Consultative Committee rules out term extension for Duterte, Robredo
MANILA, Philippines – Under the draft constitution of Malacañang's Consultative Committee (Con-Com), there will be no term extension for President Rodrigo Duterte and Vice President Leni Robredo.
This will be stated specifically in the transitory provisions finalized by the committee, Con-Com chairman Reynato Puno announced on Thursday, June 21.
“There will be no term extension for a president and the vice president. [It is] specifically provided that the term of the president and vice president, which shall end on June 30, 2022, shall not be extended,” said Puno.
The proposed provisions also state that the first elections under the new federal constitution will be held “without postponement” on “the second Monday of May 2022,” Puno said, reading from the draft constitution.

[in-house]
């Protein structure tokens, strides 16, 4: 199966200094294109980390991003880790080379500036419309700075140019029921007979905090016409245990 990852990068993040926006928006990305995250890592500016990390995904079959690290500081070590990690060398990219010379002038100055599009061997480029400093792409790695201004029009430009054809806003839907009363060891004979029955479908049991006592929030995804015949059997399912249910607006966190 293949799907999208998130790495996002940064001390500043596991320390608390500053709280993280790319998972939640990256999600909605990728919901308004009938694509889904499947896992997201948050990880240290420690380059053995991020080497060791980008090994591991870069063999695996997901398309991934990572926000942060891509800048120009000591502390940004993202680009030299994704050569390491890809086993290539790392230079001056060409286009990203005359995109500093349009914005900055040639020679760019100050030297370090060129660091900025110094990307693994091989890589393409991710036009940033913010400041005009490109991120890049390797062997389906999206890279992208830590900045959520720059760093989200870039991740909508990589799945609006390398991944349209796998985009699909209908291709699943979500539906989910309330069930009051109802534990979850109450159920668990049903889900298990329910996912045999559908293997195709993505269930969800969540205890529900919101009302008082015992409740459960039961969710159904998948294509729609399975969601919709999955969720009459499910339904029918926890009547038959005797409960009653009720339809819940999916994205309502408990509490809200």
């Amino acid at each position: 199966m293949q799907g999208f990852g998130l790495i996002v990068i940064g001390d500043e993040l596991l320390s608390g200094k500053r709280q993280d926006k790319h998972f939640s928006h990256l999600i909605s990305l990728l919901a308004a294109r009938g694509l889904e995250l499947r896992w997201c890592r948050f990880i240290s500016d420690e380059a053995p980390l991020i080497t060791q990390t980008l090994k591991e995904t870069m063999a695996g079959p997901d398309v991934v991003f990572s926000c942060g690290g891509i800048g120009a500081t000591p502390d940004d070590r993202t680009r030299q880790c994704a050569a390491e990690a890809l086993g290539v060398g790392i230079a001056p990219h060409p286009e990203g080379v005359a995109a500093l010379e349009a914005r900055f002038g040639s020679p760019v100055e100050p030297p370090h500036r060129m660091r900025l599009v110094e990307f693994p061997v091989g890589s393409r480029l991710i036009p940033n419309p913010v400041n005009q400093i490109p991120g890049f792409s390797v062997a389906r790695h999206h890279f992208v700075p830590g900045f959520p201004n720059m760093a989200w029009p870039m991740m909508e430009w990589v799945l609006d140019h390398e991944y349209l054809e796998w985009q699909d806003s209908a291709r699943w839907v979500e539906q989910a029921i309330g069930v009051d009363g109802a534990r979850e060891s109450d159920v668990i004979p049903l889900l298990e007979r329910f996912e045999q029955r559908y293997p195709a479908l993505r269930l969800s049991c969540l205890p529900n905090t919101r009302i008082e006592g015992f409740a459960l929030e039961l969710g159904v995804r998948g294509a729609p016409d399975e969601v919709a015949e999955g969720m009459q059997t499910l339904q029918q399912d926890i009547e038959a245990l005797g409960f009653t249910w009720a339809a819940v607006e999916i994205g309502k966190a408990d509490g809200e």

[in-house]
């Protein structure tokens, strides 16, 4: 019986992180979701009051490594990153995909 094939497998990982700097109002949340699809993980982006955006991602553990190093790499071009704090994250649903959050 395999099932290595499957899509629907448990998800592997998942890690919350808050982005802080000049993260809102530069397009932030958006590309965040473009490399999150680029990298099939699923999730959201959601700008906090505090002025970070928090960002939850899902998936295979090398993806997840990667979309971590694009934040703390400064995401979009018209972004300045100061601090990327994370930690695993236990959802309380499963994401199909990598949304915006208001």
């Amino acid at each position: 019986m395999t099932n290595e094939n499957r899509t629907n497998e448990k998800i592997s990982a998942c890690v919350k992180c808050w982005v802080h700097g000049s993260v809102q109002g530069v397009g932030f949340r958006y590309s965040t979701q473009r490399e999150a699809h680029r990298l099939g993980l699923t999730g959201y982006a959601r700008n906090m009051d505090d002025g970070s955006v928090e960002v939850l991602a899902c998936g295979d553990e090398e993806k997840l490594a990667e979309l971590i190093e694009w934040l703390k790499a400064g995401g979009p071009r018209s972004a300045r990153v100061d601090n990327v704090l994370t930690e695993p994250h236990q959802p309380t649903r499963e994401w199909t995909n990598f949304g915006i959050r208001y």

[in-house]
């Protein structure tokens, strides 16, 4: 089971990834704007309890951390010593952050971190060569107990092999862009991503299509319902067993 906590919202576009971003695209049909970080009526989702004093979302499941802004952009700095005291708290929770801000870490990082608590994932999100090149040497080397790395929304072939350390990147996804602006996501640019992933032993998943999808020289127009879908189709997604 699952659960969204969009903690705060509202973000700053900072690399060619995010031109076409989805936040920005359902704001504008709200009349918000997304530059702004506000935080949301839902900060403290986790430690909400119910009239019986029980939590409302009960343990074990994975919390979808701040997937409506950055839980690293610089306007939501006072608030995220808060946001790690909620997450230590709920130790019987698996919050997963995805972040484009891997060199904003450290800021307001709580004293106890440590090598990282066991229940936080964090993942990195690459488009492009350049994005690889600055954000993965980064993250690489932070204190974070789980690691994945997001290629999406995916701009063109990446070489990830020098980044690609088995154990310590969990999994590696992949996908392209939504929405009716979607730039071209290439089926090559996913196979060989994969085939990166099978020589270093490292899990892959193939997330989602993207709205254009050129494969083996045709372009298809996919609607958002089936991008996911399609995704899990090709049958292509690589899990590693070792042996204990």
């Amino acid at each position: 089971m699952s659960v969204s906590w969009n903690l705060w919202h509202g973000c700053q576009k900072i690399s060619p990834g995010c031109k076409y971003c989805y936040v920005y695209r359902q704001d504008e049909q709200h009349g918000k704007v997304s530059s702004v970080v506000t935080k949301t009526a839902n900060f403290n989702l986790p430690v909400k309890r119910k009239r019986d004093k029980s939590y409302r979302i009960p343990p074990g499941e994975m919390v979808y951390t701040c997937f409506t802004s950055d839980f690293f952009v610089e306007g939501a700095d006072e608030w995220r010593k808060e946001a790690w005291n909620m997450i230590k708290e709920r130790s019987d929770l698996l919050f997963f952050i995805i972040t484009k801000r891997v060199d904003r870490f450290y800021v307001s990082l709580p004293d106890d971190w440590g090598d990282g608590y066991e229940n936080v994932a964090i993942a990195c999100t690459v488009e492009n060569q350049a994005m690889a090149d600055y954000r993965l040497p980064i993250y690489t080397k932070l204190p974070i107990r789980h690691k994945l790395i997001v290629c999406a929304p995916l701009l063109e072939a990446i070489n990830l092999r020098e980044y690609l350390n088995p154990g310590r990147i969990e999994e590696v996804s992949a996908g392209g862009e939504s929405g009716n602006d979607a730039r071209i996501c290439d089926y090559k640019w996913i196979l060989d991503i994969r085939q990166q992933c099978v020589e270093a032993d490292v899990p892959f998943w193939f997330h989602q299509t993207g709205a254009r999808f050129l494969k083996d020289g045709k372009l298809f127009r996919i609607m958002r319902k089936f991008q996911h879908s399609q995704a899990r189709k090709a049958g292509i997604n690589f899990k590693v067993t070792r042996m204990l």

The Con-Com wants the transition period from the 1987 Constitution to the new charter to end on June 30, 2022. Thus, the work of a proposed transition commission will end on this date.
In the Con-Com’s draft charter, Duterte will head the transition commission which will be composed of 10 members.
The members, to be chosen by a 5-member search committee, must be natural-born citizens, at least 40 years of age, and with “proven probity integrity, independence.” They must be experts in economy, law, fiscal management, governance or development.
The commission will be tasked to formulate and adopt a “transition plan” for the new system of government. It has the power to issue orders, decrees, and proclamations for the implementation of the plan.
Puno said the commission must organize and fully establish the federal government and governments of the federated regions “in accordance with this (1987) Constitution.”
He also stressed that the commission should involve civil society through engagement with faith-based groups, indigenous peoples, and non-government organizations.
The Con-Com plans to submit its draft constitution to Duterte either this week or early next week, said Puno. – Rappler.com